Why Weld when you can Fold?


Folding metal? It’s not paper you know…

When developing something from metal, perhaps a casing or a display unit for example, there are a number of reasons why, when possible, it is better to fold the metal than welding.

How do you fold metal?

Obviously the answer is… very carefully. In reality, we have a sheet metal bending machine (see the image above) that allows us to bend sheets up to three metres long. It can make multiple bends, in both directions.

We simply move the metal sheets within the bending machine and apply hydraulic pressure when needed.

So let’s go through the reasons why it is better to fold, rather than bend.

1. Welds are less accurate that folds

The process of welding can move the metal by anything up to a couple of millimetres. If accuracy is critical, you are far better off folding.

2. Welds can deform

The process of heating metal changes its properties. The metal expands and increases in volume. Depending on how the metal is cooled afterwards, the metal may not return to the same size. If the welding sequence isn’t right you can end up with deformed metals.

Of course, there are times when you want to change the metal.  The annealing process (where metal is heated and then cooled at a slow, controlled, rate) is often used to soften metal. This makes it easier to cut, stamp or form.

3. Welds can distort the part

Distortion can range from cracks (even tiny cracks have the potential to get larger over time) to spatter (droplets of molten metal that end up around the weld instead of part of the weld). The final product is not what is wanted, either because it is weaker than needed (may or may not be visible) or is disfigured.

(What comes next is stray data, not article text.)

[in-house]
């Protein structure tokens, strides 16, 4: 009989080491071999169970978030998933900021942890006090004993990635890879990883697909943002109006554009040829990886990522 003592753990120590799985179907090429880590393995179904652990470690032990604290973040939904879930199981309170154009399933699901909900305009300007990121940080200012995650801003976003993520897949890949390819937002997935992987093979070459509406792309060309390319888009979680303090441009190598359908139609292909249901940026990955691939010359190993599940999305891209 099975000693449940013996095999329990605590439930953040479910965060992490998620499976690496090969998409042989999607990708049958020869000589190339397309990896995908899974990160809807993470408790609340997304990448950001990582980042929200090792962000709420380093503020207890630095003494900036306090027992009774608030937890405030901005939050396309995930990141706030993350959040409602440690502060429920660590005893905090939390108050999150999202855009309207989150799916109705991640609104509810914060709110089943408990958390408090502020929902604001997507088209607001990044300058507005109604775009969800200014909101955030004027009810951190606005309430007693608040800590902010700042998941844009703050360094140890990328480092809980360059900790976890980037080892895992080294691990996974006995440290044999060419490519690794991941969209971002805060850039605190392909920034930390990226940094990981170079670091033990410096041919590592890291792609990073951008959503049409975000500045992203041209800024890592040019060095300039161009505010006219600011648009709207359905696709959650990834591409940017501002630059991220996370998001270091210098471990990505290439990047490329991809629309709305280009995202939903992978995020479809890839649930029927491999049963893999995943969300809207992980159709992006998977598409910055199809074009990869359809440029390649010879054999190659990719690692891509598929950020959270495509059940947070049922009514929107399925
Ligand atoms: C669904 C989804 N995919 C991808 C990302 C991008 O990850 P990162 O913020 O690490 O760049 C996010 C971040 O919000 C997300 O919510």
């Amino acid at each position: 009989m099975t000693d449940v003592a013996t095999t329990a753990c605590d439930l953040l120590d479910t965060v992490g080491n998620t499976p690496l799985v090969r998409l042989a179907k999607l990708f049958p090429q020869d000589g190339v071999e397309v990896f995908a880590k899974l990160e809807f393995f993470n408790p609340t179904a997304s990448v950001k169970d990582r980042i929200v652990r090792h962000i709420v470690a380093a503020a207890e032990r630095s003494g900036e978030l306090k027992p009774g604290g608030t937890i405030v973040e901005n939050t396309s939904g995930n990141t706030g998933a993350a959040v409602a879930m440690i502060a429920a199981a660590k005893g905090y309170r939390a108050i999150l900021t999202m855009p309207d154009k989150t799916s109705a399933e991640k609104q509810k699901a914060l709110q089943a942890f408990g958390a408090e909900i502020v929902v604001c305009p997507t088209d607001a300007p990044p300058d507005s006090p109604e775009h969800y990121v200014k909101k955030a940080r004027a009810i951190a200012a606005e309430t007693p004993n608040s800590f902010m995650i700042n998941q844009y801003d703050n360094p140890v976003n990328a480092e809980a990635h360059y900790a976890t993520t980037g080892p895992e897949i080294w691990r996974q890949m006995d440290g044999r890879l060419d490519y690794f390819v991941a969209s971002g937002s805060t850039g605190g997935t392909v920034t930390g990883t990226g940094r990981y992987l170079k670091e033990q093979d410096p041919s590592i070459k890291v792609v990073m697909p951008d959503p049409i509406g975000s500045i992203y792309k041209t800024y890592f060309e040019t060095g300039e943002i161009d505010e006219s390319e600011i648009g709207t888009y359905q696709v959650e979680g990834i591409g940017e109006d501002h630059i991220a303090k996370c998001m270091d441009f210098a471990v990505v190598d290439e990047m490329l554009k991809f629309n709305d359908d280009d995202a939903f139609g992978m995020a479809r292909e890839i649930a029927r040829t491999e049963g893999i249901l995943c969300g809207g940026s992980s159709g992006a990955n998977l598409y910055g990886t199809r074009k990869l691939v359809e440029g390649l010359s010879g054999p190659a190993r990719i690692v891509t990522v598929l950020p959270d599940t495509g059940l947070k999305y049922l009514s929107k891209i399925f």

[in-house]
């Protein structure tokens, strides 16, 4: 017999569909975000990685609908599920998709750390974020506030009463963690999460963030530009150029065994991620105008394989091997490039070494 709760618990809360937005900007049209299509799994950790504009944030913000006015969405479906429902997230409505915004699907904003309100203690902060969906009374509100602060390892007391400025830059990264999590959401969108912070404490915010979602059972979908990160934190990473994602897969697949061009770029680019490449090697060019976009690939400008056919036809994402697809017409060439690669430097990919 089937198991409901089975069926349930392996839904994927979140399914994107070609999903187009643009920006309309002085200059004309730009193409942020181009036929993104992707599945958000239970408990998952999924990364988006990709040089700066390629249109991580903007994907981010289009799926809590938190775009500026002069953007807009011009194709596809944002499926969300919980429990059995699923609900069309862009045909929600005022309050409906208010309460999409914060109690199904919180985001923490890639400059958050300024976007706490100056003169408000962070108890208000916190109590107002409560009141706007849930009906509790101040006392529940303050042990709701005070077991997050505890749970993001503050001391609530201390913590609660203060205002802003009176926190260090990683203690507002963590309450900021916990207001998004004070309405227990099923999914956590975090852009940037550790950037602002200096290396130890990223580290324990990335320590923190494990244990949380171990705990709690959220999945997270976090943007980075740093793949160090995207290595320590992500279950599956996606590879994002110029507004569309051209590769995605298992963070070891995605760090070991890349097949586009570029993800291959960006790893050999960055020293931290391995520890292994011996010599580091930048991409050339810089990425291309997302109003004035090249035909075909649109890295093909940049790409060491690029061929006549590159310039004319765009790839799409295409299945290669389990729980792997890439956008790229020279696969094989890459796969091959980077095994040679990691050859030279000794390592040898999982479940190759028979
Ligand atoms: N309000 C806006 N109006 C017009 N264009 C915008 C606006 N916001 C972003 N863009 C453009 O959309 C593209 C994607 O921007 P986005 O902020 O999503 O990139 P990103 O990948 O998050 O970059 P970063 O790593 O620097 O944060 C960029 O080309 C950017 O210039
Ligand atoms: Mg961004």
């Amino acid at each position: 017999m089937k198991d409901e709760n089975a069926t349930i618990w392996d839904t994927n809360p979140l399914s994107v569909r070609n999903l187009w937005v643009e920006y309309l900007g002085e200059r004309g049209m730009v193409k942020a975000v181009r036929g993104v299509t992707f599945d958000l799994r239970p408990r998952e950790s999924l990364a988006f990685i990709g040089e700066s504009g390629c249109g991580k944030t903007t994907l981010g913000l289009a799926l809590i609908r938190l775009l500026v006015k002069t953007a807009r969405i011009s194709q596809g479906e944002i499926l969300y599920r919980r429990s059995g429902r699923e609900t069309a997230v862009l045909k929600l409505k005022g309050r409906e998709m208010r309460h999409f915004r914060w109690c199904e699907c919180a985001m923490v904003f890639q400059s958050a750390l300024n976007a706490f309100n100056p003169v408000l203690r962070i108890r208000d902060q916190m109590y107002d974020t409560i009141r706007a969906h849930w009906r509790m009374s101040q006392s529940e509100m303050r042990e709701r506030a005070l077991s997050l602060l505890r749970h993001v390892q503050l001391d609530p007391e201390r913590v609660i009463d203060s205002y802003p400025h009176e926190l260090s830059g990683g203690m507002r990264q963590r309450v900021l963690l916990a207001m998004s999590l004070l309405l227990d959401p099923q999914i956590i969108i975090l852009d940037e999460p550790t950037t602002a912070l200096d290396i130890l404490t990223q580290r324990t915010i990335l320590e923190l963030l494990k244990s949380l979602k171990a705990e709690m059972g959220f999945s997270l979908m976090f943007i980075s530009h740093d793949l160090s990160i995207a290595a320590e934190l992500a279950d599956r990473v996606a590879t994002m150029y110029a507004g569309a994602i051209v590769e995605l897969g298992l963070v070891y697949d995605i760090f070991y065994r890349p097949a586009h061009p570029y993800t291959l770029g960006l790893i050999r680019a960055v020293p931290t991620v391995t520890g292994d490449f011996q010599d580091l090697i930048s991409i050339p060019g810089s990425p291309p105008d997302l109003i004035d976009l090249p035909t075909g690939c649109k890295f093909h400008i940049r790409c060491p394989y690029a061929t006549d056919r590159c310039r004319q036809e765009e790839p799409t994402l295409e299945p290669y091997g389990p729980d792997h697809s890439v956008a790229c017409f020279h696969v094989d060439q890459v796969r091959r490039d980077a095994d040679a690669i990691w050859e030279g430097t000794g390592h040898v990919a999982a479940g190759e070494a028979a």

4. Welds under load are more likely to break

The welding process joins two pieces of metal together by melting the metal. The melting is supposed to seal the join between them, but it is still, effectively, two pieces of metal. The welding process can also make the metal more brittle. Both can be considered a weakness and if loads are applied in the wrong direction, the weld can break.

A fold may move under the same load, but it is highly unlikely it will break because it is still one piece and has the inherent strength that comes with that fact.

5. Welding may need to be certified

Depending on where and how the end product is being used, welds may need to be certified to ensure they have the strength needed.  For example, D1.8 Certification is for welds being used in seismic areas. Welds being used by the military will also have to be certified.

6. The natural bend looks better with a fold

As you bend metal, you get a perfect arc on both the inside and outside of the bend. If you want that symmetry from a weld, you have to build the corner back in, either with additional metal or with the flux being used.

So those are our 6 reasons why it is better to bend than fold. Of course, many products we make involved both processes.  There are times when you need to weld after a series of bends. You cannot bend a bend, so more complex shapes and products will be bent where possible with welds used where necessary.

If we can help you with a project, give us a call or click here.